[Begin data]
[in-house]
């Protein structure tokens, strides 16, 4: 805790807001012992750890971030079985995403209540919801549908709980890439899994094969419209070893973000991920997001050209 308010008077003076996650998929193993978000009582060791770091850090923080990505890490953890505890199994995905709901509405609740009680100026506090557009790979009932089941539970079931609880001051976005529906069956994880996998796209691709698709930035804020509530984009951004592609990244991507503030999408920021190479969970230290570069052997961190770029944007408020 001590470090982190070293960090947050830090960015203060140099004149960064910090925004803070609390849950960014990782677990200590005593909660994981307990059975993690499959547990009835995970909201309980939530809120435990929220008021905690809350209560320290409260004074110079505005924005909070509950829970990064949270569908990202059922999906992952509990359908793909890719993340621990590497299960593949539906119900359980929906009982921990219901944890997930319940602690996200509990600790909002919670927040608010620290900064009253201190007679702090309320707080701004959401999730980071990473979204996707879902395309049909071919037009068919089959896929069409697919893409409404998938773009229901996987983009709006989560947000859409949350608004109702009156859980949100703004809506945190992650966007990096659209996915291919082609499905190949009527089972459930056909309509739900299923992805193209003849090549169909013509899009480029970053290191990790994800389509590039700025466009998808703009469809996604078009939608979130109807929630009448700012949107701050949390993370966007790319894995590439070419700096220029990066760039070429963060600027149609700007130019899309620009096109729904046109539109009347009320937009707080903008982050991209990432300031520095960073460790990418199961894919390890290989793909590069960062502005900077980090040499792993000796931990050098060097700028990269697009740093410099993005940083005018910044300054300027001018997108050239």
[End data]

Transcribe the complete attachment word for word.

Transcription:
[in-house]
């Protein structure tokens, strides 16, 4: 805790807001012992750890971030079985995403209540919801549908709980890439899994094969419209070893973000991920997001050209 308010008077003076996650998929193993978000009582060791770091850090923080990505890490953890505890199994995905709901509405609740009680100026506090557009790979009932089941539970079931609880001051976005529906069956994880996998796209691709698709930035804020509530984009951004592609990244991507503030999408920021190479969970230290570069052997961190770029944007408020 001590470090982190070293960090947050830090960015203060140099004149960064910090925004803070609390849950960014990782677990200590005593909660994981307990059975993690499959547990009835995970909201309980939530809120435990929220008021905690809350209560320290409260004074110079505005924005909070509950829970990064949270569908990202059922999906992952509990359908793909890719993340621990590497299960593949539906119900359980929906009982921990219901944890997930319940602690996200509990600790909002919670927040608010620290900064009253201190007679702090309320707080701004959401999730980071990473979204996707879902395309049909071919037009068919089959896929069409697919893409409404998938773009229901996987983009709006989560947000859409949350608004109702009156859980949100703004809506945190992650966007990096659209996915291919082609499905190949009527089972459930056909309509739900299923992805193209003849090549169909013509899009480029970053290191990790994800389509590039700025466009998808703009469809996604078009939608979130109807929630009448700012949107701050949390993370966007790319894995590439070419700096220029990066760039070429963060600027149609700007130019899309620009096109729904046109539109009347009320937009707080903008982050991209990432300031520095960073460790990418199961894919390890290989793909590069960062502005900077980090040499792993000796931990050098060097700028990269697009740093410099993005940083005018910044300054300027001018997108050239």